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Studies of Brain and Body Interaction

The safety and scientific validity of this study is the responsibility of the study sponsor and investigators. Listing a study does not mean it has been evaluated by the U.S. Federal Government. Know the risks and potential benefits of clinical studies and talk to your health care provider before participating. Read our disclaimer for details. Identifier: NCT03672266
Recruitment Status : Recruiting
First Posted : September 14, 2018
Last Update Posted : September 14, 2018
Information provided by (Responsible Party):
Elizabeth B Torres, Rutgers University

Brief Summary:
The goal of this study is to characterize biophysiolgoical signals as a comprehensive profile of the nervous systems in order to understand interactions between the brain and body, while an individual performs naturalistic behaviors (ex. walking, pointing) and while breathing at a slow controlled pace. The investigators aim to study these interactions among a variety of populations, from healthy individuals to those with disorders such as Autism Spectrum Disorder(s), including those who may also have an ADHD (Attention-deficit/hyperactivity disorder) diagnosis, Asperger's Syndrome, Alzheimer's Disease, and/or Fragile X syndrome

Condition or disease
Autistic Disorders Spectrum Adhd Asperger Syndrome Alzheimer Disease Parkinson Tremor Essential Dementia, Alzheimer Type Lewy Body Dementia With Behavioral Disturbance (Disorder) Dementia With Lewy Bodies Dementia Frontal

Detailed Description:

What is the study for? The goal of this study is to characterize biophysical signals simultaneously co-registered from the person's nervous systems. To that end the investigators use multiple wearable biosensors (electroencephalogram, electrocardiogram, kinematics,etc.) and have the person move naturally during activities that are similar to what the person would do in activities of daily living. These include walking, walking with a metronome in the background and walking while breathing at the metronome's pace. The purpose of the study is to learn about the inherent properties of the biorhythms of each person in order to build a proper neurotypical scale and measure the departure of several groups of subjects from this typical ranges. These include Autism Spectrum Disorder(s), ADHD (Attention-deficit/hyperactivity disorder) , Asperger's Syndrome, Alzheimer's Disease, and/or Fragile X syndrome. This study does not provide any recommendations of diagnosis or treatment. It is merely a characterization of the person's biorhythms across these conditions.

What will the participant do? The participant will perform naturalistic behaviors (ex. walk naturally around the room, point at an object) while hearing a metronome beating in the background. At certain points, the participant will be instructed to breathe along with the beat of the metronome. During this experiment, the participant will be wearing a wireless Electroencephalographic (EEG) cap to record brain activity, wireless motion sensors around the body to record movement, and wireless electrocardiogram (ECG) on the chest to record heart activity.The participant will also be wearing Zeblok insoles placed inside their shoes, to monitor their gait. The recorded biophysical signals are to be used to assess biorhythms of the nervous system from an already diagnosed participants and neurotypical participants, as this experiment is designed to study and characterize the biophysical signals of various populations. The study does not provide criteria for diagnosis, nor does it provide recommendations for treatments. The study is merely characterizing the ranges of biophysical data and their variability across different populations to measure departure from neurotypical features. Please note, wearing a wireless EEG cap will involve applying electrode gel (similar to hair gel) on the participant's hair.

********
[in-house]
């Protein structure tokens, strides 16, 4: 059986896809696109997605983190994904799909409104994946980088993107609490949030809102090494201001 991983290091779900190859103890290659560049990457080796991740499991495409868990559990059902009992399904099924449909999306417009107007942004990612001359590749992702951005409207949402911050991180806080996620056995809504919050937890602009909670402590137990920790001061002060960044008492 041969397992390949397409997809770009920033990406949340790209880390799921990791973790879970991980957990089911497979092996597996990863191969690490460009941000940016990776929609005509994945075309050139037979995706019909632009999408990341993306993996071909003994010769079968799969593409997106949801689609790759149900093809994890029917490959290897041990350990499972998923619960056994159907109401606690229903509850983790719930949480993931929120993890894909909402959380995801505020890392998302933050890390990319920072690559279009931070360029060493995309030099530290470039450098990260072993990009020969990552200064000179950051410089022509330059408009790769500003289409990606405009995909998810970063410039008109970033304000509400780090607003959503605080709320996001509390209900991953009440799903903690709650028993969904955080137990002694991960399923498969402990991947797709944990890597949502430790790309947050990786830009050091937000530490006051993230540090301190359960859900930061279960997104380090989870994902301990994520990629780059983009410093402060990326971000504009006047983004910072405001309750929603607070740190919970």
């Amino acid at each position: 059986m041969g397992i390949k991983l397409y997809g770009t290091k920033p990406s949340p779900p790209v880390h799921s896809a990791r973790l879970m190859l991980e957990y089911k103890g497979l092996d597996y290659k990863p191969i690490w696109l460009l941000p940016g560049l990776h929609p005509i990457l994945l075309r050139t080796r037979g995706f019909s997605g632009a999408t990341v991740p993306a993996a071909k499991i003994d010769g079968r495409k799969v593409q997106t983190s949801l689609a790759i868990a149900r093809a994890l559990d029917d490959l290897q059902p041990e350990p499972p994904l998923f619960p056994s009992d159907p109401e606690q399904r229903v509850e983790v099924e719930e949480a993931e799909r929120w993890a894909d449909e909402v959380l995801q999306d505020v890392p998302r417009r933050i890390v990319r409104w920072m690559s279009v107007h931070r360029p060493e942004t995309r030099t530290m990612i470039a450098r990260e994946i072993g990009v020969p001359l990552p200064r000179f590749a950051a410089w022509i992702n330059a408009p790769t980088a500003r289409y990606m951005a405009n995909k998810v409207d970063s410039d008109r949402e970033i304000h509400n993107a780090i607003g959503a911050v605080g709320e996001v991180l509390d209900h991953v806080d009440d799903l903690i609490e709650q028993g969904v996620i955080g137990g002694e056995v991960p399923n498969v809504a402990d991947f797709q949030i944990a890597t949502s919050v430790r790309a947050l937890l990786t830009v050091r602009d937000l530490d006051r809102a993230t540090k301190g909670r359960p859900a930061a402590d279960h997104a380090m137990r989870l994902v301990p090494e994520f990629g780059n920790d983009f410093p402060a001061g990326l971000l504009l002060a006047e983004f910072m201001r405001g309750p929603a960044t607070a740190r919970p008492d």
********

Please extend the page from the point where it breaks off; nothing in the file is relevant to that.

How long is the experiment? The experiment itself will take 45 minutes - comprising 3 walking trials lasting 15 minutes each - but this can be reduced depending on the participant's disposition. Breaks for light refreshments and sensory toys will be provided as needed. The setup will take an additional 15-30 minutes.

Where/when does the experiment take place? The experiment will be conducted at the Sensory-motor Integration Lab, Psychology Building on Busch campus, at Rutgers University (152 Frelinghuysen Road, Piscataway, NJ 08854). If necessary the experiment may also be conducted at the participant's home. Based on the availability of the participant and the experimenter, the date and place can be coordinated any day and time of the week - including weekends. Additional members of staff can provide on-site childcare for siblings upon request.

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Study Type : Observational
Estimated Enrollment : 100 participants
Observational Model: Case-Control
Time Perspective: Cross-Sectional
Official Title: Studies of Brain and Body Interaction at Rutgers University
Actual Study Start Date : August 1, 2018
Estimated Primary Completion Date : July 1, 2019
Estimated Study Completion Date : July 1, 2019

Neurological Disorder
Individuals with neurological disorders such as Autism Spectrum Disorder(s), including those who may also have an ADHD diagnosis, Asperger's Syndrome, Alzheimer's Disease, Fragile X syndrome, Parkinson's disease, Lewy Body Dementia, and/or Frontoparietal Dementia